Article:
“One of the things that is bedeviling about suicide is that it’s often very hard to connect dots in causality – what leads somebody to make that decision,” John Kirby, who was the Pentagon press secretary at the time, told the Associated Press last year. “It’s difficult to denote specific causality with suicide on an individual basis, let alone on an institutional basis.”
To Rudd, the military’s failure to address mental health challenges is not so mysterious.
Feelings of shame and failure, and feeling like a burden, are some of the most common precursors to a suicide attempt. These feelings – for someone who believes they aren’t living up to the military’s warrior culture – are amplified, he said.
And indeed, for all the new rhetoric from the military to its enlisted members about suicide awareness, the rest of the training and cultural response that soldiers receive from leadership and their peers overwhelms it.
Donohoe, Watelet’s cousin, decided to join the Marine Corps shortly after Watelet joined the Navy. He saw firsthand how the values of a warrior culture are at odds with mental health needs.
“You’re trained to bottle up your emotions and keep pushing from day one,” said Donohoe. “Don’t get me wrong, the military has huge amounts of resources. You see it everywhere on suicide and harassment. They preach about open doors and how ‘You can come talk to us anytime, about anything.’ But it doesn’t work like that.”
The fundamental tenets of military training – to protect one’s brothers and sisters, even to the last breath, if necessary – implicitly signal that nothing, not even sanity, is more important than serving the unit.
Expressing serious mental health concerns is a ticket to other than honorable discharge rather than promotion, said Donohoe.
“Guys bottle it up cuz they wanna stay in, they wanna get promoted,” he said.
At least 37 percent of active-duty troops believe seeking mental health support will “probably or definitely” damage their career, according to one 2011 report.
All this creates a situation where implementing treatments, even those that are proven effective, is nearly impossible, said Rudd, the former Army psychologist.
“We have spent significant amounts of money developing treatments and interventions that are effective,” he said. “But we’ve developed treatments that are incredibly hard to implement, because of the culture.”
Take, for example, a service member who is diagnosed with generalized anxiety disorder. That person should be put on restricted duty for 90 days and receive weekly therapy, said Rudd. More than 80 percent of people’s symptoms improve after such treatment. But many commanding officers are not eager to carve out that time, said Rudd, when it conflicts with the operational demands of a unit.
“What [military leaders] ought not to do is say they support mental health care and then block those treatments every single time,” said Rudd.
Some military leaders disagree they are denying troops care.
Many commanding officers are not eager to carve out that time [for therapy] when it conflicts with the operational demands of a unit.
Mario D’Aliesio is the branch head of behavioral health for Marine and Family Programs at Camp Pendleton in Oceanside, the largest Marine installation in the United States. He told me that commanders, in general, want to get their enlisted troops the help they need.
“They know that if they don’t take care of things in garrison, they’ll have to take care of it when they’re deployed. And when they’re deployed and someone doesn’t do well, it takes a lot of resources to get that individual back into the rear to be taken care of,” said D’Aliesio.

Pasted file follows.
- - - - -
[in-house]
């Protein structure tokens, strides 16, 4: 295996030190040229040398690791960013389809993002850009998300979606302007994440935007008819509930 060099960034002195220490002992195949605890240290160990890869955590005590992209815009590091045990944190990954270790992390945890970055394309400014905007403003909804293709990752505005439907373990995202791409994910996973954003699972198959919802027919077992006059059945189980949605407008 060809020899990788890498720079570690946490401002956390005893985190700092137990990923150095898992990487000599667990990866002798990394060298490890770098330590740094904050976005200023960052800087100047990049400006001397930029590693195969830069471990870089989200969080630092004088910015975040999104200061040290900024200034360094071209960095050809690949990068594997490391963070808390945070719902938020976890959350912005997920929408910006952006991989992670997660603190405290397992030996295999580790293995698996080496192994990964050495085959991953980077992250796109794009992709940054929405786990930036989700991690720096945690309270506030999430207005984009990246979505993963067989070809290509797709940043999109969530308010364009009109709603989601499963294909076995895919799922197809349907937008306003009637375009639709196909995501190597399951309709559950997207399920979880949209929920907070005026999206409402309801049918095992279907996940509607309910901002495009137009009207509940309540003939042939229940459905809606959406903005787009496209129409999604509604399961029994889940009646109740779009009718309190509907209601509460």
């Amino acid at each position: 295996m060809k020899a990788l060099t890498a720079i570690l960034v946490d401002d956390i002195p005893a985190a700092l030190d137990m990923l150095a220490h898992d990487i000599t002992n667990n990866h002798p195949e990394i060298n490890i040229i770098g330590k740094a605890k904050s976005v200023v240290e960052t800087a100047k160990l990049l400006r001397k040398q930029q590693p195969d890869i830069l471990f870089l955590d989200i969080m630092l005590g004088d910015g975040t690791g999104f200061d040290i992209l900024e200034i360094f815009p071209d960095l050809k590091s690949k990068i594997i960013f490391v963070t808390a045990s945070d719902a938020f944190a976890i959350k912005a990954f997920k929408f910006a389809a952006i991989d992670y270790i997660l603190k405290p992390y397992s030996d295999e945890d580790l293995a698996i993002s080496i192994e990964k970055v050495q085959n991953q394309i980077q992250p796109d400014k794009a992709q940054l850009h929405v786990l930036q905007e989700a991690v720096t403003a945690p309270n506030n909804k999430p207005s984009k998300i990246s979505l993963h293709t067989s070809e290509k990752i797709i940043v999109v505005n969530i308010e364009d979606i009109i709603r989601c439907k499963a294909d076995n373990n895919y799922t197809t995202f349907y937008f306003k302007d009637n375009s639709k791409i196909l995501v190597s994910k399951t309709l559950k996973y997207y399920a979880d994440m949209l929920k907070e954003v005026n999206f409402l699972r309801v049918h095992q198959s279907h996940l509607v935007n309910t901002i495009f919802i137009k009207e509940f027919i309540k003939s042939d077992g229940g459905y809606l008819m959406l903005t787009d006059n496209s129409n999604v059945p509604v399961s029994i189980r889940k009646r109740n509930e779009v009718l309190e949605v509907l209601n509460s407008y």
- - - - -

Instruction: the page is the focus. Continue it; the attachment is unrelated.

At least on Camp Pendleton, D’Aliesio said he believed mental health services were on the right track. He said any Marine who needs an evaluation can get one immediately – and the average wait time to see a counselor, not including the initial evaluation, is 19 days.
But even when service members do get time off work to get the treatment they need, they can end up in a shame spiral.
Former Petty Officer Third Class Jalitza Cardona worked as a ship’s mechanic. When she started encountering serious depression and suicidal thoughts, she told her commanding officer, just as she was supposed to. She got connected to a Navy psychologist and started getting weekly therapy.
But privacy is not easy to come by in military life. Cardona’s ship was on deployment.
“You can’t compartmentalize. People knew everything about you, down to the medication you’re taking, because of the fact that we were all on a tin can together for so long,” said Cardona.
Her depression was already making her feel isolated. But her need to go get treatment only made things worse.
The other sailors in her small unit said to her, in effect: “‘You’re continuously leaving to get seen by a psychiatrist. So we can’t depend on you at all,’” said Cardona.
Even when service members do get time off work to get the treatment they need, they can end up in a shame spiral.
It turned into a violent feedback loop. Cardona’s depression was compounded by feelings of shame and failure.
She tried to take her own life with pills. When she woke up in a hospital, her first reaction was anger, she said. “I was pissed it didn’t work,” she said, “because I knew I would have to go back to the life I had.”
Some immediately regret trying to kill themselves. For Cardona, it was a long road out of serious depression – but one full of meaning. Today, she works at Courage to Call, a San Diego organization dedicated to helping service members and vets with mental health challenges.
“I want others to know that there is a lighter side to the dark side they’re experiencing,” she said. “When I was experiencing it, I thought, ‘That’s not possible.’ But I want others to know it is possible, and that’s why I do this work.”
Suicides in 2020 spiked across the active-duty military. More than one person a day – 384 in total – died by suicide. Preliminary reports for 2021 suggests the numbers came down slightly, but are still above civilian rates.
Military leaders aren’t sure whether the 2020 spike was related to the pandemic.